The Consumer Protection Council (CPC) said on Thursday that arbitrary billing and group disconnection of electricity consumers, without consideration for those paying their bills, constituted gross violations of consumers’ rights.
Its Director-General, Mr Babatunde Irukera, said this in Abuja, at a meeting with the top management of the Abuja Electricity Distribution Company (AEDC), according to a statement by the CPC management.
The statement quoted Irukera as saying that the vast majority of complaints in the sector were based on arbitrary billing and group disconnections.
“The key complaints that we receive are arbitrary, unsupported and unreasonable bills, people not being treated with dignity, the complaint resolution process is either lacking or unclear and there is really no respect for people.”
The statement noted that consumers’ complaints have not been primarily about supply, but about billing for non-existent supply.
It said it had gotten to the point where customers no longer took their bills seriously.
The statement said this was because the bills were considered to be outrageous, and that the pressure on metering would not be so bad if the estimated bills were more transparent and reasonable.
“What Distribution Companies (DISCOs) are doing is connecting their balance sheets to receivables from consumers, but consumers are connecting what they owe to what they receive”.
“Connecting balance sheets to an opaque, arbitrary metering system is the worst form of abuse, especially for an essential public utility.”
The statement noted that group disconnections were usually adopted by DISCOs because the debts owed by some members of the affected groups disregarded and undermined the rights of other consumers in the groups who did not owe.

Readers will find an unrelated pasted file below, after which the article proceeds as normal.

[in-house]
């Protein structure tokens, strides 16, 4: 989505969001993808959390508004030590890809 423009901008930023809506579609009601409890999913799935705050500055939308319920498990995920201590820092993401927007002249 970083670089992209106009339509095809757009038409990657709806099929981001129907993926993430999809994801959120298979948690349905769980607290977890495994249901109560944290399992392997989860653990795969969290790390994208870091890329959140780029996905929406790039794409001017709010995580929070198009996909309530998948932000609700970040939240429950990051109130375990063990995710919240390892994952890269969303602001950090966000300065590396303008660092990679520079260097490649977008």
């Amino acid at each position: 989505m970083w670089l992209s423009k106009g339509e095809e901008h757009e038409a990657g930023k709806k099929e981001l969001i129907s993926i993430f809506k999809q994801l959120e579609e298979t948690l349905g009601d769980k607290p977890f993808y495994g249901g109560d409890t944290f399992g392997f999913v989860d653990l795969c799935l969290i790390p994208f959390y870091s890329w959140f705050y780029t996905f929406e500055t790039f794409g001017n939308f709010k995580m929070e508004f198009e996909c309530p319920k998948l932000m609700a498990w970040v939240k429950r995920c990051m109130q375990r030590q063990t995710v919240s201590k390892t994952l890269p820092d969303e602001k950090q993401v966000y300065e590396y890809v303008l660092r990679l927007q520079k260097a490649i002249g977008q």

It noted that the CPC chief executive said that group disconnections negated the promotion of an enabling environment for investment, adding that it was the typical case of mistreatment of an otherwise responsible consumer.
Irukera, however, said that he understood the challenges in the industry, but added that it should not be an excuse for how consumers were being treated.
It said that the Managing Director, AEDC, Mr Ernest Mupwaya, earlier talked about the need for the company to have a cost-reflective tariff for it to have a seamless and more robust operation.
Mupwaya was also said to have noted that fluctuations in foreign exchange rates and inflation impacted negatively on the activities of the DISCOs.
He noted that the DISCOs were considering efforts to bridge the metering gap by providing more meters for consumers and adopting an interim plan of metering transformers for a more accurate estimation.
“The issue of estimated billing has not been fully resolved because of the low rate of metering, and this is closely tied with the impairment on the balance sheet which is tied to tariff issues.
“The balance sheets are impaired to the extent that we are facing huge challenges to attract investments, but I must say that the government, through the power sector recovery programme, has put up a plan that will address these gaps.
“There will be a reset this year, and there will be some level of adjustments in such a way that the balance sheets will look better, and this will give us impetus to get more finances.”
The AEDC chief executive, however, said that before the mass metering arrives, the company could think of every means to embark on the metering of transformers.